How Honey Is Processed

Honey is a product that is considered to be both valuable and divine. It is said to contain many benefits such as healing properties, skincare treating properties, energy-boosting properties, and so on. In fact, because of its sweetness, golden colour, and benefits, honey has been mentioned countless times in the bible and considered heavenly. Biblical example: “I will deliver you and take you to the land of milk and honey.”

In ancient times, honey was considered to be a food of the gods, and it was often taken to the altar and given to the gods. Before your mouth starts watering, let’s look at the processes of creating this beneficial natural food.

The Creation Process (The Raw Materials)

Honey is a natural substance that is made by honeybees. Therefore, what exactly is honey and which elements or compounds are contained in honey?

Honey is a syrupy and sweet substance made from the nectar of flowers. Honey contains 76-80% glucose, 17-20% water, pollen, fructose, and other mineral salts. However, it is important to note that a honey’s colour and consistency highly depends on the type of flower from which nectar has been obtained. Examples: clover and alfalfa produce white honey; a heather flower nectar produces reddish-brown coloured honey; sainfoin and acacia produce straw-like coloured honey; while lavender produces an amber-hued honey.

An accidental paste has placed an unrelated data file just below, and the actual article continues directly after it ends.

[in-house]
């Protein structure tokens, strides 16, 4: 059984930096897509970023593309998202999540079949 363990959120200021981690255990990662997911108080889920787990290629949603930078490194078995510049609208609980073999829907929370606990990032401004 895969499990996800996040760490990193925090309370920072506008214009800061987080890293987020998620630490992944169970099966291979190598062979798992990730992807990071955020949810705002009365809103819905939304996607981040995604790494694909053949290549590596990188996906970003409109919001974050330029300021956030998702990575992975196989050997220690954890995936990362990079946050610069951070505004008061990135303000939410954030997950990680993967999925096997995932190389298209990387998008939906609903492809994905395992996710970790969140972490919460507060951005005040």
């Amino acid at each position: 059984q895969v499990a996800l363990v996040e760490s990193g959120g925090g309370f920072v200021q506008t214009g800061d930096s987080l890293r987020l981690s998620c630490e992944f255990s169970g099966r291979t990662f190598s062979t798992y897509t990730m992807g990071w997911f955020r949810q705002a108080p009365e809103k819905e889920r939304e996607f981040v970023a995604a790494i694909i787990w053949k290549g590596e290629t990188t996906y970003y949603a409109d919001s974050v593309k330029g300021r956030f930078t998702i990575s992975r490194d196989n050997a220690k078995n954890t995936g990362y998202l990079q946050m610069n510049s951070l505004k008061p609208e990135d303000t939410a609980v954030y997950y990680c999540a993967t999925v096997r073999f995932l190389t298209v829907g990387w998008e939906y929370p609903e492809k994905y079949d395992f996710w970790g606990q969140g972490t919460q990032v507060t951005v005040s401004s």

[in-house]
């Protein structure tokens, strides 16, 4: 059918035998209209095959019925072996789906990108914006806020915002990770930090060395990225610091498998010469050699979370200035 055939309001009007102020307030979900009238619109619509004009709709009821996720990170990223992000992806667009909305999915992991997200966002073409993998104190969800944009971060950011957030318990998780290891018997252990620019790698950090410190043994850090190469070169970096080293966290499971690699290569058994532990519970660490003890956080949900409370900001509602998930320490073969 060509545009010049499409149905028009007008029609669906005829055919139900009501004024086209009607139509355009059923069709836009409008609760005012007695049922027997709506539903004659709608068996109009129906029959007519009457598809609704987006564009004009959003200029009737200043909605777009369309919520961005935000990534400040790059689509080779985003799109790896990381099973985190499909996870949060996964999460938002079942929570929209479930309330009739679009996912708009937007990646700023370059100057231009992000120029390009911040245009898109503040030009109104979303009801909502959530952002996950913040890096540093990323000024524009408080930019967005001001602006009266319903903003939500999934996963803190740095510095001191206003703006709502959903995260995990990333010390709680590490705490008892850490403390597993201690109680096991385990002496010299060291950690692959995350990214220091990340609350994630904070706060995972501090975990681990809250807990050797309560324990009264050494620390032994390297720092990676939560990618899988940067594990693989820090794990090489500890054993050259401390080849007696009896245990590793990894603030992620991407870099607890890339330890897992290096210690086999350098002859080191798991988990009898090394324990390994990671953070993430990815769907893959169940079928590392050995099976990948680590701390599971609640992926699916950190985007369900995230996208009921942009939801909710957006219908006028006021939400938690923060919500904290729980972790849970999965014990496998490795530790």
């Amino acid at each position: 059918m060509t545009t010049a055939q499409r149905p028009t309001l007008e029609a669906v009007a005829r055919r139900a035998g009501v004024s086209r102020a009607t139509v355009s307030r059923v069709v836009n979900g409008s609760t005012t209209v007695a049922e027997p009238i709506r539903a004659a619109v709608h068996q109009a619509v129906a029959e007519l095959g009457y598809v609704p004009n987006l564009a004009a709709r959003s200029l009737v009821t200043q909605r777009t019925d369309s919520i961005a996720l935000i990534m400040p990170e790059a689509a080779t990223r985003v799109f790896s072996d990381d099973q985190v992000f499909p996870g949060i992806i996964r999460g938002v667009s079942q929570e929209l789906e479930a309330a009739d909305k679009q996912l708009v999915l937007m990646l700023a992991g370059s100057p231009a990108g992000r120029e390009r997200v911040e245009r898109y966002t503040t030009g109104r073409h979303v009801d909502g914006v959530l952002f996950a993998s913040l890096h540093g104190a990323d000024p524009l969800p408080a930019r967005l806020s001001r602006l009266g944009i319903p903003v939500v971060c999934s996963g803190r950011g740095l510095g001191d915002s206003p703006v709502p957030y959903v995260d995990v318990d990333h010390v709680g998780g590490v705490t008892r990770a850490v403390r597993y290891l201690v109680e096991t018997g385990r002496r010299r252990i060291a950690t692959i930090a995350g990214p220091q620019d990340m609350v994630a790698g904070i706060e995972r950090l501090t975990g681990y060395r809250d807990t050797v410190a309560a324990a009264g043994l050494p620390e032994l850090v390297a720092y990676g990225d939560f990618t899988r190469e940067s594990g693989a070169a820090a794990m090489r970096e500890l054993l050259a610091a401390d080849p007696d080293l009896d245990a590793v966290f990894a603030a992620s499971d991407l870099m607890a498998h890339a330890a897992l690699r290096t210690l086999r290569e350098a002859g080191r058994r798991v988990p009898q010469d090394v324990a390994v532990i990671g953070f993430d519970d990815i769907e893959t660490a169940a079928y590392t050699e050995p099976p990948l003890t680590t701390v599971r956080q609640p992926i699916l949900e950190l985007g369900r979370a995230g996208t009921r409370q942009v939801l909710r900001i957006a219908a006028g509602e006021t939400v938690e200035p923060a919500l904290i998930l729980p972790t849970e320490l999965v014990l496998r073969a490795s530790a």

An average honeybee colony can produce from 27 – 45 kgs of honey every year. Honeybee hierarchy is three-structured. It includes the class of worker bees (often containing between 50,000 to 70,000 bees). A worker bee’s life cycle ranges between 3-6 weeks, where every bee collects to close to about a teaspoon of sap.

After nectar has been collected, it is collected and placed into a honeycomb that is empty. Other worker bees will then ingest the stored sap to add more enzymes in the nectar, converting it into honey. After the honey is fully ripened, the worker bees will then pour it back into the honeycomb and seal it.

The Manufacturing Process

It is the responsibility of a beekeeper to remove the honey once a honeycomb is filled. However, during this process, they must wear protective gear to prevent stinging.

After collection, the honey is placed into an extractor. An extractor is simply a large drum or filling system that uses centrifugal forces to extract the honey. An individual honeycomb can weigh as much as 2.30 kgs. During the extraction process, the extracted honey is directed to a cone-shaped structure located at the bottom of the extractor using a spigot. Below the cone-shaped structure, there is a valve where if opened, honey pours into a honey bucket.

The honey bucket contains 2 sieves used to filter the honey to remove wax and any other particles. Keep in mind that one of the sieves is soft while the other is coarse. After extraction, the honey is shipped to a commercial distributor.

The distributors will pour the honey into a tank and heat it up to 48.9°C. The honey is then held at this temperature for about 24 hours to remove other impurities such as bee parts and pollen, which will rise to the top and are skimmed off.